But in my Wisconsin graphic, I labelled specific counties of interest. If I had written an accompanying article, they would have been cited in the textual analysis so that the graphic and text complemented each other. But here in the Inquirer, it’s a bit of a missed opportunity in a sense.
The author mentions places like Upper Darby and Lower Merion and how they performed in 2020 vis-a-vis 2016. But it’s incumbent on the user to find those individual municipalities on the scatter plot. What if the designer had created a version where the towns of interest were labelled from the start? The narrative would have been buttressed by great visualisations that explicitly made the same point the author wrote about in the text. And that is a highly effective form of communication when you’re not just telling, but also showing your story or argument.
Overall it’s a great article with a lot to talk about. Because, spoiler, I’m going to be talking about it again tomorrow.
In case you weren’t aware, the US election is in less than a week, five days. I had written a long list of issues on the ballot, but it kept getting longer and longer so I cut it. Suffice it to say, Americans are voting on a lot of issues this year. But a US presidential election is not like many other countries’ elections in that we use the Electoral College.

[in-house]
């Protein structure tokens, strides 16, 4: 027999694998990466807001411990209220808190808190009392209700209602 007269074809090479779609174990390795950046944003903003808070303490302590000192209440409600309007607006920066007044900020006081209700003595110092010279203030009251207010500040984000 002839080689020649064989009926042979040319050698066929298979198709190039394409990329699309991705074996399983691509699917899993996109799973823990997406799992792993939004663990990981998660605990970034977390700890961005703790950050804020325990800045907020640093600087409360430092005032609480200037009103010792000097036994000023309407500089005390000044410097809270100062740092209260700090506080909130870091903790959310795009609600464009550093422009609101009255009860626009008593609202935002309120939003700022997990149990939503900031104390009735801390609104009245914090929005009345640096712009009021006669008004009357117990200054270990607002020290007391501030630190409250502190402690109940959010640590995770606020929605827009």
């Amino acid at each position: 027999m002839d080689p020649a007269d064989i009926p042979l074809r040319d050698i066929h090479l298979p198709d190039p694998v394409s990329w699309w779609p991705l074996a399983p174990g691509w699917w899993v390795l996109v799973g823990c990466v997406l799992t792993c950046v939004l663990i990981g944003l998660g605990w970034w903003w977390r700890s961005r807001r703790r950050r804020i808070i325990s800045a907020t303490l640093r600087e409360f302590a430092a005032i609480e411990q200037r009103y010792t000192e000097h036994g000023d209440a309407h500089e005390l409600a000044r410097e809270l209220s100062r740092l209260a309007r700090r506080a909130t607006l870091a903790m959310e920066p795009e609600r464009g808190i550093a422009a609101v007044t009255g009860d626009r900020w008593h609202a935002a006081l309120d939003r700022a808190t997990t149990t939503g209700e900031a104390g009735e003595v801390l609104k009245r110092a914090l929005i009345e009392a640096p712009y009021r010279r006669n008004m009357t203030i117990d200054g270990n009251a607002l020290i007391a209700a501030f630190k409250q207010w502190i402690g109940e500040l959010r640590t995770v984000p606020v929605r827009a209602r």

For my non-American readers, the Electoral College, very briefly, was created by the country’s founding fathers (Washington, Jefferson, Adams, Franklin, et al.) to do two things. One, restrict selection of the American president to a class of individuals who theoretically had a broader/deeper understanding of the issues—but who also had vested interests in the outcome. The founders did not intend for the American people to elect the president. The second feature of the Electoral College was to prevent the largest states from dominating smaller states in elections. Why else would Delaware and Rhode Island surrender their sovereignty to join the new United States if Virginia, Pennsylvania, and New York make all the decisions? (The founders went a step further and added the infamous 3/5 clause, but that’s another post.)